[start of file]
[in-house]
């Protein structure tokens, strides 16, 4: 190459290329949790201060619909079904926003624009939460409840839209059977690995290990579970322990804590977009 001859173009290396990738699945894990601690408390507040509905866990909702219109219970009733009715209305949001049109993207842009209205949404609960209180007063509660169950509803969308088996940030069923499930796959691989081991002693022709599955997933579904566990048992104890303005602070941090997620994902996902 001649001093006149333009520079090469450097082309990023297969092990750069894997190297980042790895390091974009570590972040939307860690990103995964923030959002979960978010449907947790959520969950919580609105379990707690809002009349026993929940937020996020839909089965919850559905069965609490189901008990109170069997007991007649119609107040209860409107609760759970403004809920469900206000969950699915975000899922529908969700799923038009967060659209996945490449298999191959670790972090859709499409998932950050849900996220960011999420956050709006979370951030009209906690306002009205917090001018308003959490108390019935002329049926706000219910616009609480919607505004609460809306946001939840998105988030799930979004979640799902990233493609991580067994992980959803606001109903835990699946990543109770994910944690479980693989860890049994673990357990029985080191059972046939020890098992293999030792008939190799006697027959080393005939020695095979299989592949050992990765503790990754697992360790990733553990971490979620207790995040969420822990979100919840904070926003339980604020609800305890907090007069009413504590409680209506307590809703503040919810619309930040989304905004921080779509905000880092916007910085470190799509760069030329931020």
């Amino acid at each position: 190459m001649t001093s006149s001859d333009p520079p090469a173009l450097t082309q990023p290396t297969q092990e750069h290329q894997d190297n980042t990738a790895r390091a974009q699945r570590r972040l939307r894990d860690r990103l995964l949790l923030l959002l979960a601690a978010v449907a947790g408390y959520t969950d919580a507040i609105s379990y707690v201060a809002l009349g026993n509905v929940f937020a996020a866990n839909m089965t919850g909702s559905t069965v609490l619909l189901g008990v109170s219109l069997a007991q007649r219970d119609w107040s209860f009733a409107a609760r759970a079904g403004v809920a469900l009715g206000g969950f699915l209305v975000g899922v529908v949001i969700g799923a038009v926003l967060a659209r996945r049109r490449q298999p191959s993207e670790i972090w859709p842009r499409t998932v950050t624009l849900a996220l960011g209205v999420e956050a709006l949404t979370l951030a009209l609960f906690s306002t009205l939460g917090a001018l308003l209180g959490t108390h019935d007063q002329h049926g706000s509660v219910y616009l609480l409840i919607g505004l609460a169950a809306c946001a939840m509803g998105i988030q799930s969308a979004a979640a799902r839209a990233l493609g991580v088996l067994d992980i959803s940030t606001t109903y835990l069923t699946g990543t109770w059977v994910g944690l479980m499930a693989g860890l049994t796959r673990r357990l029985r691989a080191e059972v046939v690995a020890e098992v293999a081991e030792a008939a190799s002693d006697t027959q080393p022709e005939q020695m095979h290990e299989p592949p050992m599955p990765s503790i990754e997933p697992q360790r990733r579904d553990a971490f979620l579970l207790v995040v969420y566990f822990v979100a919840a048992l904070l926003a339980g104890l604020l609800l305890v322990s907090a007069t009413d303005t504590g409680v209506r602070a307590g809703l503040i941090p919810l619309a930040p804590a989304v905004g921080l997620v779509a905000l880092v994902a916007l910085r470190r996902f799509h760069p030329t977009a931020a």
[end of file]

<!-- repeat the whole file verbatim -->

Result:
[in-house]
């Protein structure tokens, strides 16, 4: 190459290329949790201060619909079904926003624009939460409840839209059977690995290990579970322990804590977009 001859173009290396990738699945894990601690408390507040509905866990909702219109219970009733009715209305949001049109993207842009209205949404609960209180007063509660169950509803969308088996940030069923499930796959691989081991002693022709599955997933579904566990048992104890303005602070941090997620994902996902 001649001093006149333009520079090469450097082309990023297969092990750069894997190297980042790895390091974009570590972040939307860690990103995964923030959002979960978010449907947790959520969950919580609105379990707690809002009349026993929940937020996020839909089965919850559905069965609490189901008990109170069997007991007649119609107040209860409107609760759970403004809920469900206000969950699915975000899922529908969700799923038009967060659209996945490449298999191959670790972090859709499409998932950050849900996220960011999420956050709006979370951030009209906690306002009205917090001018308003959490108390019935002329049926706000219910616009609480919607505004609460809306946001939840998105988030799930979004979640799902990233493609991580067994992980959803606001109903835990699946990543109770994910944690479980693989860890049994673990357990029985080191059972046939020890098992293999030792008939190799006697027959080393005939020695095979299989592949050992990765503790990754697992360790990733553990971490979620207790995040969420822990979100919840904070926003339980604020609800305890907090007069009413504590409680209506307590809703503040919810619309930040989304905004921080779509905000880092916007910085470190799509760069030329931020």
């Amino acid at each position: 190459m001649t001093s006149s001859d333009p520079p090469a173009l450097t082309q990023p290396t297969q092990e750069h290329q894997d190297n980042t990738a790895r390091a974009q699945r570590r972040l939307r894990d860690r990103l995964l949790l923030l959002l979960a601690a978010v449907a947790g408390y959520t969950d919580a507040i609105s379990y707690v201060a809002l009349g026993n509905v929940f937020a996020a866990n839909m089965t919850g909702s559905t069965v609490l619909l189901g008990v109170s219109l069997a007991q007649r219970d119609w107040s209860f009733a409107a609760r759970a079904g403004v809920a469900l009715g206000g969950f699915l209305v975000g899922v529908v949001i969700g799923a038009v926003l967060a659209r996945r049109r490449q298999p191959s993207e670790i972090w859709p842009r499409t998932v950050t624009l849900a996220l960011g209205v999420e956050a709006l949404t979370l951030a009209l609960f906690s306002t009205l939460g917090a001018l308003l209180g959490t108390h019935d007063q002329h049926g706000s509660v219910y616009l609480l409840i919607g505004l609460a169950a809306c946001a939840m509803g998105i988030q799930s969308a979004a979640a799902r839209a990233l493609g991580v088996l067994d992980i959803s940030t606001t109903y835990l069923t699946g990543t109770w059977v994910g944690l479980m499930a693989g860890l049994t796959r673990r357990l029985r691989a080191e059972v046939v690995a020890e098992v293999a081991e030792a008939a190799s002693d006697t027959q080393p022709e005939q020695m095979h290990e299989p592949p050992m599955p990765s503790i990754e997933p697992q360790r990733r579904d553990a971490f979620l579970l207790v995040v969420y566990f822990v979100a919840a048992l904070l926003a339980g104890l604020l609800l305890v322990s907090a007069t009413d303005t504590g409680v209506r602070a307590g809703l503040i941090p919810l619309a930040p804590a989304v905004g921080l997620v779509a905000l880092v994902a916007l910085r470190r996902f799509h760069p030329t977009a931020a």